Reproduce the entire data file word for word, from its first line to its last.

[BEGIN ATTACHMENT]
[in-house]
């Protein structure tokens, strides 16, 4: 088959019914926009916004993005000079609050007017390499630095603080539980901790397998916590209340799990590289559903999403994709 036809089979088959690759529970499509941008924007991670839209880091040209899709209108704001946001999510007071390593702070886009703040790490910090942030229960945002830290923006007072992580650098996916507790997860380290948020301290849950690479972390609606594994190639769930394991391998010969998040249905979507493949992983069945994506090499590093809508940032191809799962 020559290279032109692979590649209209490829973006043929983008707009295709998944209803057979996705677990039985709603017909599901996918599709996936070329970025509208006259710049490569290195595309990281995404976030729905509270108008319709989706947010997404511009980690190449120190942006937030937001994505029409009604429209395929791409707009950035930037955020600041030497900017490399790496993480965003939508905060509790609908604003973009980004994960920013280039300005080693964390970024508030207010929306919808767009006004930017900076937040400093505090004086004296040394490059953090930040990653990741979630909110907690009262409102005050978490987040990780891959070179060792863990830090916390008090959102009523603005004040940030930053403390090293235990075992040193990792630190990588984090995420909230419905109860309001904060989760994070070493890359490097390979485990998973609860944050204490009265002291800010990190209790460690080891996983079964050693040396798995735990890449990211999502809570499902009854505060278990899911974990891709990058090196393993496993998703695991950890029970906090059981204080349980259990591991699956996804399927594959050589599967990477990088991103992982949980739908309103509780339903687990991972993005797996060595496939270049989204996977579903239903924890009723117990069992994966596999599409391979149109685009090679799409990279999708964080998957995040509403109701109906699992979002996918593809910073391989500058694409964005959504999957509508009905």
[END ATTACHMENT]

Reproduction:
[in-house]
């Protein structure tokens, strides 16, 4: 088959019914926009916004993005000079609050007017390499630095603080539980901790397998916590209340799990590289559903999403994709 036809089979088959690759529970499509941008924007991670839209880091040209899709209108704001946001999510007071390593702070886009703040790490910090942030229960945002830290923006007072992580650098996916507790997860380290948020301290849950690479972390609606594994190639769930394991391998010969998040249905979507493949992983069945994506090499590093809508940032191809799962 020559290279032109692979590649209209490829973006043929983008707009295709998944209803057979996705677990039985709603017909599901996918599709996936070329970025509208006259710049490569290195595309990281995404976030729905509270108008319709989706947010997404511009980690190449120190942006937030937001994505029409009604429209395929791409707009950035930037955020600041030497900017490399790496993480965003939508905060509790609908604003973009980004994960920013280039300005080693964390970024508030207010929306919808767009006004930017900076937040400093505090004086004296040394490059953090930040990653990741979630909110907690009262409102005050978490987040990780891959070179060792863990830090916390008090959102009523603005004040940030930053403390090293235990075992040193990792630190990588984090995420909230419905109860309001904060989760994070070493890359490097390979485990998973609860944050204490009265002291800010990190209790460690080891996983079964050693040396798995735990890449990211999502809570499902009854505060278990899911974990891709990058090196393993496993998703695991950890029970906090059981204080349980259990591991699956996804399927594959050589599967990477990088991103992982949980739908309103509780339903687990991972993005797996060595496939270049989204996977579903239903924890009723117990069992994966596999599409391979149109685009090679799409990279999708964080998957995040509403109701109906699992979002996918593809910073391989500058694409964005959504999957509508009905």